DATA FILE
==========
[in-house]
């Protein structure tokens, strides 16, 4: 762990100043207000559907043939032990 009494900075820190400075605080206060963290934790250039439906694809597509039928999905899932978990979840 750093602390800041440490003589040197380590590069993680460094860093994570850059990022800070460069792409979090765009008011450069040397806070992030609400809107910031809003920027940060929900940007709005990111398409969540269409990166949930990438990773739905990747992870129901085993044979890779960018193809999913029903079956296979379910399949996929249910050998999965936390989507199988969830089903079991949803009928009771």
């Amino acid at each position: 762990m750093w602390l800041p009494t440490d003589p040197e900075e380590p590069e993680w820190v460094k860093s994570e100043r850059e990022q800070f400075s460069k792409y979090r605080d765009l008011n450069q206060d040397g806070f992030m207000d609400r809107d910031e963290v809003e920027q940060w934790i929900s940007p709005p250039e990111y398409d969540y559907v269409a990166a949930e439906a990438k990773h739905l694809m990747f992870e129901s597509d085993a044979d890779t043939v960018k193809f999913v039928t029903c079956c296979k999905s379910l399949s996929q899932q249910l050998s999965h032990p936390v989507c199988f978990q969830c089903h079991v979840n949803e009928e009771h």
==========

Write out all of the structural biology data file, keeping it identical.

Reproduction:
[in-house]
């Protein structure tokens, strides 16, 4: 762990100043207000559907043939032990 009494900075820190400075605080206060963290934790250039439906694809597509039928999905899932978990979840 750093602390800041440490003589040197380590590069993680460094860093994570850059990022800070460069792409979090765009008011450069040397806070992030609400809107910031809003920027940060929900940007709005990111398409969540269409990166949930990438990773739905990747992870129901085993044979890779960018193809999913029903079956296979379910399949996929249910050998999965936390989507199988969830089903079991949803009928009771």
């Amino acid at each position: 762990m750093w602390l800041p009494t440490d003589p040197e900075e380590p590069e993680w820190v460094k860093s994570e100043r850059e990022q800070f400075s460069k792409y979090r605080d765009l008011n450069q206060d040397g806070f992030m207000d609400r809107d910031e963290v809003e920027q940060w934790i929900s940007p709005p250039e990111y398409d969540y559907v269409a990166a949930e439906a990438k990773h739905l694809m990747f992870e129901s597509d085993a044979d890779t043939v960018k193809f999913v039928t029903c079956c296979k999905s379910l399949s996929q899932q249910l050998s999965h032990p936390v989507c199988f978990q969830c089903h079991v979840n949803e009928e009771h």